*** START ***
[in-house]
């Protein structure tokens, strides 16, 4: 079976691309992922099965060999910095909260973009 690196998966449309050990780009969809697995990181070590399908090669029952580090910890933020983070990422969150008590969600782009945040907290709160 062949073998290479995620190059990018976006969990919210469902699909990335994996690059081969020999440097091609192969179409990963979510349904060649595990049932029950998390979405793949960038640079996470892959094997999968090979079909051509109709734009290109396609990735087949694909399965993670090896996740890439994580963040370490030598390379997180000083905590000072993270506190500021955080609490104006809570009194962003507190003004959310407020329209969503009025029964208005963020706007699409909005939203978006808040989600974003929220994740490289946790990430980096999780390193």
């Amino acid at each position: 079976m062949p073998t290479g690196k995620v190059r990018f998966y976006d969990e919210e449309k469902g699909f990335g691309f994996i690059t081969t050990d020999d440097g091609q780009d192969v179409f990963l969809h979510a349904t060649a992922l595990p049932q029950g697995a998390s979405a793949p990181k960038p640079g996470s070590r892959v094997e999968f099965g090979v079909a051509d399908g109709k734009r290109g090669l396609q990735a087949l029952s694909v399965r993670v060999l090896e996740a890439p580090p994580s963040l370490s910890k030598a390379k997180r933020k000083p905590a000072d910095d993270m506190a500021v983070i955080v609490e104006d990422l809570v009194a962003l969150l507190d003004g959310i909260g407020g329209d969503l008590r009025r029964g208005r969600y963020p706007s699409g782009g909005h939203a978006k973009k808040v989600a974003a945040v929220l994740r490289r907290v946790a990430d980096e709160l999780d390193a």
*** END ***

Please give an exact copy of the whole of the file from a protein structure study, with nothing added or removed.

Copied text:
[in-house]
């Protein structure tokens, strides 16, 4: 079976691309992922099965060999910095909260973009 690196998966449309050990780009969809697995990181070590399908090669029952580090910890933020983070990422969150008590969600782009945040907290709160 062949073998290479995620190059990018976006969990919210469902699909990335994996690059081969020999440097091609192969179409990963979510349904060649595990049932029950998390979405793949960038640079996470892959094997999968090979079909051509109709734009290109396609990735087949694909399965993670090896996740890439994580963040370490030598390379997180000083905590000072993270506190500021955080609490104006809570009194962003507190003004959310407020329209969503009025029964208005963020706007699409909005939203978006808040989600974003929220994740490289946790990430980096999780390193």
């Amino acid at each position: 079976m062949p073998t290479g690196k995620v190059r990018f998966y976006d969990e919210e449309k469902g699909f990335g691309f994996i690059t081969t050990d020999d440097g091609q780009d192969v179409f990963l969809h979510a349904t060649a992922l595990p049932q029950g697995a998390s979405a793949p990181k960038p640079g996470s070590r892959v094997e999968f099965g090979v079909a051509d399908g109709k734009r290109g090669l396609q990735a087949l029952s694909v399965r993670v060999l090896e996740a890439p580090p994580s963040l370490s910890k030598a390379k997180r933020k000083p905590a000072d910095d993270m506190a500021v983070i955080v609490e104006d990422l809570v009194a962003l969150l507190d003004g959310i909260g407020g329209d969503l008590r009025r029964g208005r969600y963020p706007s699409g782009g909005h939203a978006k973009k808040v989600a974003a945040v929220l994740r490289r907290v946790a990430d980096e709160l999780d390193a």